Swing Jig Bass Fishing on Table Rock Lake

Swing Jig Bass Fishing on Table Rock Lake

By Marc Rogers

At times, anglers find techniques that work and then get stuck in a habit of utilizing the same lures, with the same retrieves during most outings. These habits make it difficult for anglers to break out new lures and use new techniques. Once an angler moves from tried and true lures and techniques, they often develop the same habits with the newly learned methods and the cycle starts all over again. In the past, I too, have allowed myself to become a victim to these habits. In fact, at times, I still struggle with this problem.

Recently, I broke down and discovered a relatively new technique for catching bass. The swing jig is my latest newly discovered bass fishing technique. The Gene Larew Hard Head, developed by Tommy Biffle and first produced by Gene Larew Lures, was the first of this style of jig heads and has been duplicated by many lure companies. The new jig head was developed to be paired with the Gene Larew Biffle Bug.

During an August outing on Table Rock Lake with my family, I decided to test and become proficient with this rig. With children on this trip most of the daytime hours were spent swimming and pulling an inner tube to entertain them. Therefore, most of my fishing was going to be done at night while the rest of my gang was sleeping.

It was during this mini vacation I discovered how effective the swing jig could be at catching bass. The bass were in a typical summer pattern, holding in deep water. The Smallmouth bass were positioned in the main-lake areas near submerged bluffs and steep banks close to standing timber. The Smallmouths, during the daylight hours, were staged at 25- 40 feet, but after dark many moved into shallower water and were feeding at night.

Summertime night fishing can be slow, but this trip was quite different. I had three nights of consistently catching Smallmouth bass while experiencing little boat traffic and escaped the hot daytime temperatures. The Midwest Fishing Tackle Swing Jig paired with a Gene Larew Biffle Bug was the key ingredients to my success these August nights.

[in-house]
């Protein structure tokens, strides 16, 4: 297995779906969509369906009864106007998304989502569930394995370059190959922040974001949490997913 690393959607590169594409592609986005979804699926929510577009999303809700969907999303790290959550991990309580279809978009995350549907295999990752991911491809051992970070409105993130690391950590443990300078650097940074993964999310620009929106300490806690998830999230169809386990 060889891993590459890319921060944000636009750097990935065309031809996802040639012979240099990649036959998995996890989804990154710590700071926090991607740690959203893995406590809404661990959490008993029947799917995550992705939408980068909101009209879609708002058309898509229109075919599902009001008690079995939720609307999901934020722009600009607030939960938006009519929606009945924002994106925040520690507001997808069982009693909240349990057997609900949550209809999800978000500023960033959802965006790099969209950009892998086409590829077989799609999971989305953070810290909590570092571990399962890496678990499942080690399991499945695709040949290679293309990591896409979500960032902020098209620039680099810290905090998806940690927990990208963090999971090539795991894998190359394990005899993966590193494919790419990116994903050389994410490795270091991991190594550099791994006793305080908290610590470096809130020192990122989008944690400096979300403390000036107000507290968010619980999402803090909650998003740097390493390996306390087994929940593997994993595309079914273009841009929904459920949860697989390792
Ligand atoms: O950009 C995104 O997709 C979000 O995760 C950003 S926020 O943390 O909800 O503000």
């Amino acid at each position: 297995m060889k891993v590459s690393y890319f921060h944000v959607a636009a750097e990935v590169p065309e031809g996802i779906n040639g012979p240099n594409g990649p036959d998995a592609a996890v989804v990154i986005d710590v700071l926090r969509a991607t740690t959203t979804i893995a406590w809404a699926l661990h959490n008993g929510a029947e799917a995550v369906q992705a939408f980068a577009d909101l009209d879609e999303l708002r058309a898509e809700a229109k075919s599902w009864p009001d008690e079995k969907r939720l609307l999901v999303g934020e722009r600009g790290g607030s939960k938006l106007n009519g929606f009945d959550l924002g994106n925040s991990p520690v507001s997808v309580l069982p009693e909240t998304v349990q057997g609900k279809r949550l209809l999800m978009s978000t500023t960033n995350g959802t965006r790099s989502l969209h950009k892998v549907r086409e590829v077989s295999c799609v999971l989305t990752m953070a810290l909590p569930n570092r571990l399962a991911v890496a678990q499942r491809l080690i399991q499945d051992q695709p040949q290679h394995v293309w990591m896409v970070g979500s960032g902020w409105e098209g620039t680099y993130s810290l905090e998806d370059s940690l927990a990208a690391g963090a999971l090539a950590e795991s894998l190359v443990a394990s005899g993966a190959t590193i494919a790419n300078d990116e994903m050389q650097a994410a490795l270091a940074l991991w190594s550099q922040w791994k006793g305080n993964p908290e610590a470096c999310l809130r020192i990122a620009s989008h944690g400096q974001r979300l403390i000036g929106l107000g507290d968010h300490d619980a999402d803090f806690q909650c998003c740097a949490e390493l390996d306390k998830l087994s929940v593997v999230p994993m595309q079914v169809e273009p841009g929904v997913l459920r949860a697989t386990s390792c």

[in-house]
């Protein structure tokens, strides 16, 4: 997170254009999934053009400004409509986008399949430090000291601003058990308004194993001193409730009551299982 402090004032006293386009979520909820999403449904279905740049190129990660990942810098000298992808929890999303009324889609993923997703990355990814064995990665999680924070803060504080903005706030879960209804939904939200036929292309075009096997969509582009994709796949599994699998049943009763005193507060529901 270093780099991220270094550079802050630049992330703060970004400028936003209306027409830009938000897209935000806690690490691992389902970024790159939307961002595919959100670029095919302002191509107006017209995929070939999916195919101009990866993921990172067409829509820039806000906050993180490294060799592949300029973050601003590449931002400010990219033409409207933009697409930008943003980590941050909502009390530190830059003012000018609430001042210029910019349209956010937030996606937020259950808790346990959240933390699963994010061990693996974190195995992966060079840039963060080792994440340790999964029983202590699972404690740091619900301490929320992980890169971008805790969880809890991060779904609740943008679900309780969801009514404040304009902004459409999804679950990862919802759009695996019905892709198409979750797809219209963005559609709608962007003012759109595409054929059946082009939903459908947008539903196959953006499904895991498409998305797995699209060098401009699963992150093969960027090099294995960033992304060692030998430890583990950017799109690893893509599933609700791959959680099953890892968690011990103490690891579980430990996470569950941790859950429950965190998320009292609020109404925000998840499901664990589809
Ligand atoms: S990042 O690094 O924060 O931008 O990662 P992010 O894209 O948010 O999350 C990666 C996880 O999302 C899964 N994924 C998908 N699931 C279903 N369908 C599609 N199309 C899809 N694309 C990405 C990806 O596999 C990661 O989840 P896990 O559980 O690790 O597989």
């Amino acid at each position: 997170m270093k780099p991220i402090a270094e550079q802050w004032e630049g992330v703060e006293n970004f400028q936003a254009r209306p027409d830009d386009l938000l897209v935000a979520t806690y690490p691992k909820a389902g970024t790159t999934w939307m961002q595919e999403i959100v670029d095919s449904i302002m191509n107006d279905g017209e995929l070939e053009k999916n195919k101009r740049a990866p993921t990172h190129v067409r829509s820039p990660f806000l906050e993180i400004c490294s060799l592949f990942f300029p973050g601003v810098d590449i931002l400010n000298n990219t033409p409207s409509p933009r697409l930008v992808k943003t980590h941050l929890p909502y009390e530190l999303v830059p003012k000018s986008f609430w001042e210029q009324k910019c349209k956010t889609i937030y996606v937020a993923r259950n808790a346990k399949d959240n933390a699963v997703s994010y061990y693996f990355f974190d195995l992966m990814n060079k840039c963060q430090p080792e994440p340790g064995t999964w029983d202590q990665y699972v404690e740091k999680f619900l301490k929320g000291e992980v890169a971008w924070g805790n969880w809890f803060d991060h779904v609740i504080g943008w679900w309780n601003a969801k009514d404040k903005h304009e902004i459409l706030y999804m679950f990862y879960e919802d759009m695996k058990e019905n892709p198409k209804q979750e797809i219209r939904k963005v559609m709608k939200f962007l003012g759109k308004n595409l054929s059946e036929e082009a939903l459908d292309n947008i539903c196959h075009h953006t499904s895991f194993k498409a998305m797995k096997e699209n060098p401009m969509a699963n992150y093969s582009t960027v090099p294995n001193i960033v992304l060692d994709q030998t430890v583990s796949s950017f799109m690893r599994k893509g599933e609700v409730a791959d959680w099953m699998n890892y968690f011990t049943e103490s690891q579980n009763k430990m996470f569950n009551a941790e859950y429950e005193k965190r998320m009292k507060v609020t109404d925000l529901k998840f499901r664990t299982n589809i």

Each night I set out to discover the potential of this new rig and become better at using it. The swing jig is amazing, and most any soft-plastic lure can be presented using it. My focus was the Biffle Bug rigged on a 5/16 ounce head with a 4/0 VMC EWG hook. When trying to become proficient with any lure, I make it a point to fish with only that specific lure. This forces me to experiment with the rig and become creative in my offering.

While presenting this rig, I found it difficult not to hop it along the bottom like a jig or Texas rigged worm. Within the first hour of fishing, however, I discovered the swing jig is most effective when it is dragged slowly while in constant contact with the bottom. The lead head will hit and deflect off rocks and other debris at the bottom of the water column. The deflection of the lead head enables the soft-plastic lure to exhibit an erratic behavior similar to a crawfish.

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The bites I received were very light and often came when I offered a slight pause in the retrieve. Often times I did not realize my lure had fooled a fish until I started the retrieve and felt the added weight. When rigging this set-up I started the process just like a Texas rig but pushed the hook completely through the Biffle Bug leaving the hook point exposed, then skin hooking the point into the ribbed body. Doing so allowed me to use a pull-and-reel hook set when I felt the added weight of the fish.

My color choices for the Biffle Bug were dark colors including neon black and black with blue flake. Lighter colors were not as effective during the night but may have been more productive during daylight hours.

When dragging this rig along the bottom of the lake it acted much like a crankbait, deflecting off the rocks and wood cover. After a deflection is when I paused the retrieve producing many of the bites I received. While the Smallmouths I was targeting were somewhat lethargic, I am confident if they had been feeding more aggressively, they would have taken the offering while it was steadily moving along the bottom.

After using this bait exclusively for three nights of fishing I learned a lot about its fish catching abilities. This rig is certainly one I will keep tied on and ready on future outings.



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